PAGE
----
Is Larry Ellison feeling a little feisty?
Two days after his withering letter to Hewlett-Packard's (HPQ) board of directors basically calling them idiots for pushing out Mark Hurd as CEO, Ellison's giant software company Oracle (ORCL) has picked a fight with another of Silicon Valley's most powerful companies: Google (GOOG).
On Thursday, Oracle sued Google in the U.S. District Court for Northern California alleging that Google's Android mobile operating system infringes patents associated with Oracle's Java programming platform. Java is used to write software for devices ranging from smartphones to high-end computer servers.
"In developing Android, Google knowingly, directly and repeatedly infringed Oracle's Java-related intellectual property. This lawsuit seeks appropriate remedies for their infringement," Oracle spokesperson Karen Tillman said in a statement. (Complaint embedded below.)
Oracle Signals Tough Stance on Java
Ironically, Google CEO Eric Schmidt was instrumental in developing Java for Sun Microsystems when he worked there in the 1980s and early 1990s. Earlier this year, Oracle bought for Sun $7.4 billion -- and with it, the intellectual property behind Java, which is, in fact, used in Android software development.
"I think this showcases a new tougher era for Java and this is something that Google likely should have anticipated because Oracle is aggressive about protecting its patents," says Silicon Valley-based tech analyst Rob Enderle. "It also suggests that any other company that is using this stuff without a license is likely to get a call from Larry's lawyers."
The lawsuit is a direct threat to Google's Android mobile operating system, which is growing like wildfire. The company says that 200,000 Android-equipped phones are sold each day, recently surpassing Apple's (AAPL) iPhone by sheer volume.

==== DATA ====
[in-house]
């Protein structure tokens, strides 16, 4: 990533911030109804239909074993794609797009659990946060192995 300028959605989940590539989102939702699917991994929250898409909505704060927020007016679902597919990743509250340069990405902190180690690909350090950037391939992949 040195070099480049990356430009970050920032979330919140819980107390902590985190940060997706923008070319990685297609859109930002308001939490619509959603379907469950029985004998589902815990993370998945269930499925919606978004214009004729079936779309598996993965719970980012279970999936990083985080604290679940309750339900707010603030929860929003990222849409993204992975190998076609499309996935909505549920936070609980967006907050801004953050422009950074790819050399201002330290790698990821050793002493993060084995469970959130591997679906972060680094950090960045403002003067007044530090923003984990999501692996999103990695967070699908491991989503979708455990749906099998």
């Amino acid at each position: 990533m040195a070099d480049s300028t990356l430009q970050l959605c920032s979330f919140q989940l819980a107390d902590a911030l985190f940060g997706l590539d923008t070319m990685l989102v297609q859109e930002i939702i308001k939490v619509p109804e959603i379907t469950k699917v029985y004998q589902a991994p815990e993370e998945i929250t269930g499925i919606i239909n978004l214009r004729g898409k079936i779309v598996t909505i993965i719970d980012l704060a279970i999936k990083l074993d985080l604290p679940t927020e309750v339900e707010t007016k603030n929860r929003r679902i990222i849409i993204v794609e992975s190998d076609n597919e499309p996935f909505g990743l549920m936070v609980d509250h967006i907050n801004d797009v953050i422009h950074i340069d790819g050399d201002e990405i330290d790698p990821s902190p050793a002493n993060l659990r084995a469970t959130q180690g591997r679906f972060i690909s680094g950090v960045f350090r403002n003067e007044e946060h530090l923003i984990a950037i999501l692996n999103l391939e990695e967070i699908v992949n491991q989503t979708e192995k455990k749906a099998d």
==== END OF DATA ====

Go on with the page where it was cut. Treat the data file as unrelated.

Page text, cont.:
Clash of Tech Titans
The conflict could shape up to be a massive battle between two of Silicon Valley's richest and most powerful companies. Google, of course, is a $120 billion behemoth that just spent $100 million to defend itself against Viacom -- a case which continues. And the search giant is sitting on a cash hoard of $26.4 billion.
Oracle is a $115 billion company with cash reserves of $10 billion. And Ellison, of course, is one of the richest men in the world, personally worth about $30 billion, give or take a few billion. Needless to say, both sides can afford a protracted legal battle.
On the other hand, it's entirely possible that the case could be settled out of court -- and if Oracle's claims are strong, Google may be forced to pay a non-trivial amount.
Google didn't immediately respond to a request for comment on the lawsuit.
Here's a copy of the complaint, via CNET.
Oracle's complaint against Google for Java patent infringement
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